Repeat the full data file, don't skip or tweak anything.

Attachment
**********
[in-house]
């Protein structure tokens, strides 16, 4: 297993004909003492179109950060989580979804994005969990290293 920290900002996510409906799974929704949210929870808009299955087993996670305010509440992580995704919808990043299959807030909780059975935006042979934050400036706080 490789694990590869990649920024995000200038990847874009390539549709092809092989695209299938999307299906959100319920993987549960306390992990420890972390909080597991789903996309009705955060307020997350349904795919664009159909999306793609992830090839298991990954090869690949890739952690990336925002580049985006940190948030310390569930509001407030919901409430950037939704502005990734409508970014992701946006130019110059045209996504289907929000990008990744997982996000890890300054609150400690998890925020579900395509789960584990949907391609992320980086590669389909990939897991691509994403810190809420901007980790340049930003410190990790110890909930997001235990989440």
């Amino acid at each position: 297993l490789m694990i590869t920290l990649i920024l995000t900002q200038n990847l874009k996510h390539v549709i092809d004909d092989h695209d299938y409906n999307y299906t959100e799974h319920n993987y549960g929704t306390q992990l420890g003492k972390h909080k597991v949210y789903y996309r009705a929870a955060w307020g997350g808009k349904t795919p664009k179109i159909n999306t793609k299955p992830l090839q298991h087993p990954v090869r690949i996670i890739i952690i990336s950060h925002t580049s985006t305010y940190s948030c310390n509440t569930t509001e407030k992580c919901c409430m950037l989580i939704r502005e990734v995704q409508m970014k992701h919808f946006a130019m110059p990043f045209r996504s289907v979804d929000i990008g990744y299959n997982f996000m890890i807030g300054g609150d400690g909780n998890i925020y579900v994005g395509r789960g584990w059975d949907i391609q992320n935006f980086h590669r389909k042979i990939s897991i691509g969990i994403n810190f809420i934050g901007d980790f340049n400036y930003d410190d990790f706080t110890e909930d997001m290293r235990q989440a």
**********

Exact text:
[in-house]
């Protein structure tokens, strides 16, 4: 297993004909003492179109950060989580979804994005969990290293 920290900002996510409906799974929704949210929870808009299955087993996670305010509440992580995704919808990043299959807030909780059975935006042979934050400036706080 490789694990590869990649920024995000200038990847874009390539549709092809092989695209299938999307299906959100319920993987549960306390992990420890972390909080597991789903996309009705955060307020997350349904795919664009159909999306793609992830090839298991990954090869690949890739952690990336925002580049985006940190948030310390569930509001407030919901409430950037939704502005990734409508970014992701946006130019110059045209996504289907929000990008990744997982996000890890300054609150400690998890925020579900395509789960584990949907391609992320980086590669389909990939897991691509994403810190809420901007980790340049930003410190990790110890909930997001235990989440």
């Amino acid at each position: 297993l490789m694990i590869t920290l990649i920024l995000t900002q200038n990847l874009k996510h390539v549709i092809d004909d092989h695209d299938y409906n999307y299906t959100e799974h319920n993987y549960g929704t306390q992990l420890g003492k972390h909080k597991v949210y789903y996309r009705a929870a955060w307020g997350g808009k349904t795919p664009k179109i159909n999306t793609k299955p992830l090839q298991h087993p990954v090869r690949i996670i890739i952690i990336s950060h925002t580049s985006t305010y940190s948030c310390n509440t569930t509001e407030k992580c919901c409430m950037l989580i939704r502005e990734v995704q409508m970014k992701h919808f946006a130019m110059p990043f045209r996504s289907v979804d929000i990008g990744y299959n997982f996000m890890i807030g300054g609150d400690g909780n998890i925020y579900v994005g395509r789960g584990w059975d949907i391609q992320n935006f980086h590669r389909k042979i990939s897991i691509g969990i994403n810190f809420i934050g901007d980790f340049n400036y930003d410190d990790f706080t110890e909930d997001m290293r235990q989440a």